Construction of Munich Airport’s new midfield terminal building – a state-of-the-art satellite facility for Terminal 2 that will provide capacity for an additional 11 million passengers a year – is ongoing, but the major project has failed to distract the airport from its efforts to improve the experience for passengers travelling through its existing facilities.
As it aims to cement its reputation as one of Europe’s leading airports, investment in new technology and modern facilities continues. For instance, the official Munich Airport app is frequently updated to ensure travellers can get the most possible value from it; InfoGates are in place across the airport, allowing travellers to interact with offsite agents; and a new, free-to-access Recreation Area was inaugurated in April this year.
However, speaking to Thomas Penner, the airport’s Vice President Terminal and Passenger Services, it quickly becomes apparent that the Bavarian hub’s highly regarded passenger experience is the result of far more than just investing in innovative technologies and headline grabbing lounges. In fact, at the heart of the experience is something that sometimes threatens to be overlooked as airports embrace self-service en-masse: the people.
New technology and traditional customer service
For a progressive airport like Munich Airport, it might seem unusual to employ more passenger-facing agents when the general trend is to work out how to cut down on the number of directly employed staff. In Penner’s own words, Munich Airport’s approach is “something new and something old fashioned”, and it seems to be paying dividends, especially as Munich Airport was named ‘Best Airport in Europe’ in the 2014 SkyTrax Awards.
“We now have more people employed in the check-in area, more airport staff,” Penner told FTE. “We have around 44 people employed in this area, so there is always someone to talk to if you have any questions in the departures area. You cannot replicate this model with just self-service and offsite agents.”
The Airport Helpers, who are trained by the airport company, work in addition to the passenger-facing staff employed by the airlines, and their purpose is to remove any uncertainty that travellers may experience in an airport terminal. Penner continued: “We train them specifically and they all have to know the basics of the airport. For example, even if a passenger talks to a member of retail staff, they should be able to answer basic questions, such as ‘where is the gate?’ or ‘where are the toilets?’”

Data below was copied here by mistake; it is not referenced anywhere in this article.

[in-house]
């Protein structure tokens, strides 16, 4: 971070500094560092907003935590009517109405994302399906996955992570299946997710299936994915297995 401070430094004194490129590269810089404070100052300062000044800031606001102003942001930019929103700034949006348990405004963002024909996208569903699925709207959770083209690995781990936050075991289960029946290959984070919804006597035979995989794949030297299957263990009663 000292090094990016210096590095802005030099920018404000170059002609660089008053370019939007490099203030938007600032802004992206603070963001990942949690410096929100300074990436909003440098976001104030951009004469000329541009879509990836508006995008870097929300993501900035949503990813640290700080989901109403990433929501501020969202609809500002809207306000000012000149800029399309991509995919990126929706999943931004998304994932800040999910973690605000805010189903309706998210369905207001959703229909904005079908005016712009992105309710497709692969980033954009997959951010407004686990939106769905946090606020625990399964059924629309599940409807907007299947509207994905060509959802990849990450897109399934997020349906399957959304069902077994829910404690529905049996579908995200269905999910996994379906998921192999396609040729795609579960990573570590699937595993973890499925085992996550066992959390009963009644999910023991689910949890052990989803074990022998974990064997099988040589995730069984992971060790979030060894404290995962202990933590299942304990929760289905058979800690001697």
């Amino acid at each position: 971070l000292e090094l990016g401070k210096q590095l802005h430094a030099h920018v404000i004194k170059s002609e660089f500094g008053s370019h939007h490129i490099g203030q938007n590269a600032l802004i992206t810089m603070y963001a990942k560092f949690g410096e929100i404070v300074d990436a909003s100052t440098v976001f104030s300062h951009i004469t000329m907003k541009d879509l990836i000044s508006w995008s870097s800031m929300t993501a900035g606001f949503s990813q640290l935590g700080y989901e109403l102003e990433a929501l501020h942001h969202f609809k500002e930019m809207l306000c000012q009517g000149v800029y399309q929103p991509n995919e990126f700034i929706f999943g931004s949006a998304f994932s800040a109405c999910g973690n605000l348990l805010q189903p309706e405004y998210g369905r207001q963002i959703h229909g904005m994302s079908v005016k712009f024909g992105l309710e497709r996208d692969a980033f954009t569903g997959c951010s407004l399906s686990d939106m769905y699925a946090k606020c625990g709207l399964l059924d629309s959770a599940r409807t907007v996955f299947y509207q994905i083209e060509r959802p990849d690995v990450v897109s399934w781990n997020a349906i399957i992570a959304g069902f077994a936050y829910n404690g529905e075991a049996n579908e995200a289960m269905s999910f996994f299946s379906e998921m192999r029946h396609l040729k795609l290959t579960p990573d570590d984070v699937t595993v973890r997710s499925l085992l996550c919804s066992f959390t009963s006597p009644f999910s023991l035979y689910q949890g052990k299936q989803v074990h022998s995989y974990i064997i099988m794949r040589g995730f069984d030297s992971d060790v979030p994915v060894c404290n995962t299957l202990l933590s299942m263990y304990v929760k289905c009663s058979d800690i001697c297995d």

Tailoring the passenger experience for different nationalities
The role of face-to-face customer service goes beyond simply knowing the basics, however, and Munich Airport is investing in getting to know the different passenger groups better. Rather than encouraging employees to treat all travellers the same, the focus is on recognising the key cultural and regional differences that are often shaped by a passenger’s nationality.
“We want to achieve a complete improvement of passenger services, so we focus on the origin,” Penner said. “For example, if you’re from the Middle East you will have different needs – and we have lots of these passengers now that we have double-daily services from Dubai, Abu Dhabi and Doha. So, we have people on hand who are fluent Arabic speakers, we have prayer rooms, halal foods, we advise them on the local customs processes so there aren’t any problems with the border police. A European is unlikely to be carrying €10,000 in cash, but it’s not as uncommon for a passenger from the Middle East, so we make sure they know they have to declare it.”
And the special treatment is not just for Middle Eastern travellers. Penner continued: “We’re creating a Russian gateway and in Russia the airport rules are different – for example, you have to check-in longer before the flight – so we’re now talking to our airlines and ground handlers to see if we can bring the services in line with what they are used to.” This point is particularly noteworthy – not only is Munich Airport making every effort to educate passengers before and during their journey, but it is even exploring the option of adjusting its own processes to better suit specific passenger types.
Penner himself is clearly convinced that this flexibility, along with the effort being made to recognise passenger needs based on their origin, is helping Munich Airport create a simpler and more personal airport experience for each of its passengers, and its third-place position in the 2014 ‘World’s Best Airport’ rating appears to back this up.
While new technology has a clear and vital role to play in taking the passenger experience to the next level, the example of Munich Airport suggests no airport should underestimate the continued effectiveness of face-to-face service. The combination of “something new and something old fashioned” appears to be a winning formula.